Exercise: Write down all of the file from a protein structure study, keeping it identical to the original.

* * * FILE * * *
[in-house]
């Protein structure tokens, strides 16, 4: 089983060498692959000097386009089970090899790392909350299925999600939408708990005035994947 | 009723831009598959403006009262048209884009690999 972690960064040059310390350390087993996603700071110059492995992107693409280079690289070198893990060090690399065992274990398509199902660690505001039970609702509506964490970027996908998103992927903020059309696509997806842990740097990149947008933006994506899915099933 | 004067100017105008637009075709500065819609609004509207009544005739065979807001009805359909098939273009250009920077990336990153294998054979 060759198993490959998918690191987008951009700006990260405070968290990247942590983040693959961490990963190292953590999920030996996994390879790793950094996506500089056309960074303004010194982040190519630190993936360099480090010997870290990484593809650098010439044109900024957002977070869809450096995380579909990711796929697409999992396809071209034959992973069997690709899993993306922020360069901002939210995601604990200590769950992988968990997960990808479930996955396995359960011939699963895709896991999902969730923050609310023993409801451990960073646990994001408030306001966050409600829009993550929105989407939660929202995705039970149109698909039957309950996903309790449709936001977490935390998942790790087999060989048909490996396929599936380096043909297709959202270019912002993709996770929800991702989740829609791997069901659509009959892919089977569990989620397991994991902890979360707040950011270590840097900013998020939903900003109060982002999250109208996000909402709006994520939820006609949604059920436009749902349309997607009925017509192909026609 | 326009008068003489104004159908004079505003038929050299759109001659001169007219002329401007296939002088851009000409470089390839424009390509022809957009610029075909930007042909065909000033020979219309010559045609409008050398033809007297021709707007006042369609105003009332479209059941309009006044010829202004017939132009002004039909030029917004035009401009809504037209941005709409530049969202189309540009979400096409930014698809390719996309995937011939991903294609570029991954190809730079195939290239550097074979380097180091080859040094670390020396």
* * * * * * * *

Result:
[in-house]
């Protein structure tokens, strides 16, 4: 089983060498692959000097386009089970090899790392909350299925999600939408708990005035994947 | 009723831009598959403006009262048209884009690999 972690960064040059310390350390087993996603700071110059492995992107693409280079690289070198893990060090690399065992274990398509199902660690505001039970609702509506964490970027996908998103992927903020059309696509997806842990740097990149947008933006994506899915099933 | 004067100017105008637009075709500065819609609004509207009544005739065979807001009805359909098939273009250009920077990336990153294998054979 060759198993490959998918690191987008951009700006990260405070968290990247942590983040693959961490990963190292953590999920030996996994390879790793950094996506500089056309960074303004010194982040190519630190993936360099480090010997870290990484593809650098010439044109900024957002977070869809450096995380579909990711796929697409999992396809071209034959992973069997690709899993993306922020360069901002939210995601604990200590769950992988968990997960990808479930996955396995359960011939699963895709896991999902969730923050609310023993409801451990960073646990994001408030306001966050409600829009993550929105989407939660929202995705039970149109698909039957309950996903309790449709936001977490935390998942790790087999060989048909490996396929599936380096043909297709959202270019912002993709996770929800991702989740829609791997069901659509009959892919089977569990989620397991994991902890979360707040950011270590840097900013998020939903900003109060982002999250109208996000909402709006994520939820006609949604059920436009749902349309997607009925017509192909026609 | 326009008068003489104004159908004079505003038929050299759109001659001169007219002329401007296939002088851009000409470089390839424009390509022809957009610029075909930007042909065909000033020979219309010559045609409008050398033809007297021709707007006042369609105003009332479209059941309009006044010829202004017939132009002004039909030029917004035009401009809504037209941005709409530049969202189309540009979400096409930014698809390719996309995937011939991903294609570029991954190809730079195939290239550097074979380097180091080859040094670390020396």